Holes on stage  

Adam Penford, Artistic Director of Nottingham Playhouse, has a passion for storytelling. As he prepares to bring a much-loved story about friendship and doing the right thing to the stage, he shows our imaginations ensure there are no barriers to bringing great tales to life.

For the 1.5 million-plus people who have bought the book and the thousands more who have seen the film, Holes is something special.

The story of Stanley Yelnats who is sent to a labour camp in the boiling hot desert for a crime he didn’t commit has taken people into a world where young people band together in a bid to cope with the heat, dust, emotion and fear of being in such an inhospitable environment.

Each day he and his fellow young inmates have to dig a hole five feet by five feet while dodging dangerous desert-dwelling creatures plus the fearsome Warden and her two villainous cronies. But is there more to the task? Does the Warden have a sinister plan in mind, and will Stanley and his new friends find out what it is?

Enter Adam Penford who was enchanted by the novel and decided he wanted to bring it to life in a new form. He recalled: “I read the book many years ago and just fell in love with it. That was about 15 years ago and I thought it would be amazing as a stage production, but had not really been done in the UK before.”

What he did discover was a stage adaptation which he managed to get permission to produce at Nottingham Playhouse in 2018 and which proved to be hugely successful.

Fast forward two years and it is going to be the next production from the rebranded Children’s Theatre Partnership which tours bold, ambitious and imaginative theatre for young people.

And those three adjectives definitely define Holes which, with its setting and plot, is not the easiest story to transform into a theatrical production. Adam said: “The first question that anyone asks us is ‘how are you going to do the holes?’ which is complicated on stage. Luckily that is why it works so well. You have to do it in a creative and a theatrical way. I won’t reveal how we do it, but it does require the audience to use their imagination which is one of the great things about theatre.

“It has also got some amazing characters. When you meet young people, they remember all the characters and certain incidents that happen in the story. They like people such as our anti-hero Stanley Yelnats, which is spelled the same frontwards and backwards, his friend Zero who doesn’t say anything and people think he is stupid, and the Warden who rules the camp with an iron fist. There are some really colourful characters, so it makes it a real joy for actors to get their teeth into.”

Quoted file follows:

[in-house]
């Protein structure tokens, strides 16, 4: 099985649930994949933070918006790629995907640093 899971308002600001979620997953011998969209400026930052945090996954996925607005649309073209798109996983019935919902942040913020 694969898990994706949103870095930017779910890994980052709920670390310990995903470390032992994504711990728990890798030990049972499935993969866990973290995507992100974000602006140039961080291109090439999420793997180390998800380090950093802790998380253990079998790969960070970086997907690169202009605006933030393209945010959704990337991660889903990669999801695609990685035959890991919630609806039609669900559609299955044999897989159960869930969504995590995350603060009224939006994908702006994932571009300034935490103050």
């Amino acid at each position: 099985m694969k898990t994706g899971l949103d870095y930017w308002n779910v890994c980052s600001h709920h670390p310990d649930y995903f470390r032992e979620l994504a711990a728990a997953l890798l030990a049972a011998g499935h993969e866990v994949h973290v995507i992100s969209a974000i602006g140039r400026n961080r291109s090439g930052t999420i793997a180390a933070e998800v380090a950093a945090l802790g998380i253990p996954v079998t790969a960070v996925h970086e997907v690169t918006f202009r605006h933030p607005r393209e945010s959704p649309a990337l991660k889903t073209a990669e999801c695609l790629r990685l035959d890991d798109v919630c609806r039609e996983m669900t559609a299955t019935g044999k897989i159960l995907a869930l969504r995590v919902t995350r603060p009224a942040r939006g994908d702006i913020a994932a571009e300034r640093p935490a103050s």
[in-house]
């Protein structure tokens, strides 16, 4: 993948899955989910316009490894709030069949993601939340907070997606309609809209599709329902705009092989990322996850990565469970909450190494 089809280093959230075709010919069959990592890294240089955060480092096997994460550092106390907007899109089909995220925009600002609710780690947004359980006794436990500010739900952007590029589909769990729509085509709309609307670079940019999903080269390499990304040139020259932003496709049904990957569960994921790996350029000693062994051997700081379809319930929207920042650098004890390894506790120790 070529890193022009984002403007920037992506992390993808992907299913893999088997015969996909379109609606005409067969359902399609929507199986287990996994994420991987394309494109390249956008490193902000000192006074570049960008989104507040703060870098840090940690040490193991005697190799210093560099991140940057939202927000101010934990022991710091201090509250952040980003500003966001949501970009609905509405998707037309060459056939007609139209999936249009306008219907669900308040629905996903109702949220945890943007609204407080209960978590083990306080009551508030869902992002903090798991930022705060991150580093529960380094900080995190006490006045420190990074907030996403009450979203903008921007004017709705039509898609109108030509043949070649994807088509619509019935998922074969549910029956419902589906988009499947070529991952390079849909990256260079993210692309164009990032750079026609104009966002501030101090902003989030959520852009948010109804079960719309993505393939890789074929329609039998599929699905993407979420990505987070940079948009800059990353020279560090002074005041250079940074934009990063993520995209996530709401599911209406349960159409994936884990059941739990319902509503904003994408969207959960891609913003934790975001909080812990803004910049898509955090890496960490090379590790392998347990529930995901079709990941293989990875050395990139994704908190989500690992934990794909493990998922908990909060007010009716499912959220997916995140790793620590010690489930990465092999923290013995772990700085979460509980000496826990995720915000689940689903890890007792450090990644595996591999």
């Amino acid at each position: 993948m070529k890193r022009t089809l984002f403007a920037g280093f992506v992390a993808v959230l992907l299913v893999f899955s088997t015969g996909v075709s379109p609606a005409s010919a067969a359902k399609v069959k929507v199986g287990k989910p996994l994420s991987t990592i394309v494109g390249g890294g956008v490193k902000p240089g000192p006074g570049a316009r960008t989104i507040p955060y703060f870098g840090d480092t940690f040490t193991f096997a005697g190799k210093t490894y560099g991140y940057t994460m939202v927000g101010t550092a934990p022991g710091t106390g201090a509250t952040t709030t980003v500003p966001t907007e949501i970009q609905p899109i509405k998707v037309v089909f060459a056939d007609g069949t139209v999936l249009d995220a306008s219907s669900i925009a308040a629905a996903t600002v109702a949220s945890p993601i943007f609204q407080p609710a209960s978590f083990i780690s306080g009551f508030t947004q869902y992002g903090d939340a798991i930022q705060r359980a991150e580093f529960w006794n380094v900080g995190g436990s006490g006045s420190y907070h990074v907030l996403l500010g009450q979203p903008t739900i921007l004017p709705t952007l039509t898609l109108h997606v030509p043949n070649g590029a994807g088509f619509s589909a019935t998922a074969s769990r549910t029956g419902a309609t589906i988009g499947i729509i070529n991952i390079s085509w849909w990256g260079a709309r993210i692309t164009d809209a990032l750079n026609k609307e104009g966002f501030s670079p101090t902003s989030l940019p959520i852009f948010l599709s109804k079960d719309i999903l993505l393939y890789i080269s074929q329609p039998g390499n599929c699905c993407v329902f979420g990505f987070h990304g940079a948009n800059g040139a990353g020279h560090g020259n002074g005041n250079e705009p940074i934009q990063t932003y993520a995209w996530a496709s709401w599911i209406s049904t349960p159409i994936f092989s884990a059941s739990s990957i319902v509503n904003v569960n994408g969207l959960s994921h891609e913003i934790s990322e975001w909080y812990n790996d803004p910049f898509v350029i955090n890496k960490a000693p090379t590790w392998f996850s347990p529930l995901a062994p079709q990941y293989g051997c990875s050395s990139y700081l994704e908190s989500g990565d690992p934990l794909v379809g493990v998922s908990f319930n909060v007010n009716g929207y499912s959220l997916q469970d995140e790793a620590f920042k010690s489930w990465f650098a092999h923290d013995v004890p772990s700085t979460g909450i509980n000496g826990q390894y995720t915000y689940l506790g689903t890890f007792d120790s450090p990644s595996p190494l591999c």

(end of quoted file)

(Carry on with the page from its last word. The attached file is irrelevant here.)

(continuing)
Behind the plot are also some really strong themes and Adam is keen to stress that while Holes may feature a lot of young characters, everyone can identify with it. “What is amazing about the story is that it has a moral message about friendship and being true to yourself, but doesn’t ram it down the audience’s throat or patronise, which is why both the novel and the play are loved by adults as well as young people. It has a profound message, but it wears it very lightly.”

“Anybody can enjoy it. When we first produced it at Nottingham Playhouse, we had people as young as five all the way up to 105 seeing it. They loved it. It is funny, it is moving, it is theatrical, and it has something for everybody.”

And now he is relishing the chance to take the production out on the road across the UK to share it with the rest of the country.

This passion to share stories with all ages stems right back to the very first time he entered an auditorium to see a show. Adam recalled: “My first theatrical experience was going to the Nottingham Playhouse pantomime aged 5. I am a Nottingham boy born and bred and that is when I fell in love with the art form. There is something very democratic about it. You don’t need to know anything about the rules. It is not elitist. That is why I love it as an artform.”

And family theatre has been a key part of his working life which included a stint as associate artist at Polka Theatre which aims its work at a young audience. When it comes to pinning down why he enjoys it, Adam is quite clear. “It requires you to be very imaginative as a director because you will use music and movement and puppetry and all these different devices of theatre coming together. Theatre is inherently a collaborative artform and draws all these threads together.”

And that is why he is so excited about Holes because it appeals to everyone. He said: “It is definitely not just for young people. The reason the production is so successful with such a wide audience is that it captures the element of danger that the novel manages to convey. These boys are digging holes and doing manual labour in 100-degree heat with rattlesnakes, venomous yellow-spotted lizards and a warden who is ruthlessly trying to get at something.”

“It also has adult themes and it feels like there is genuinely something at stake, so when the audience watch it, they do genuinely gasp. At the end, they really applaud because they have been on the boy’s side.”

Holes is on UK tour in 2020. See holesonstage.co.uk for dates and venues. 

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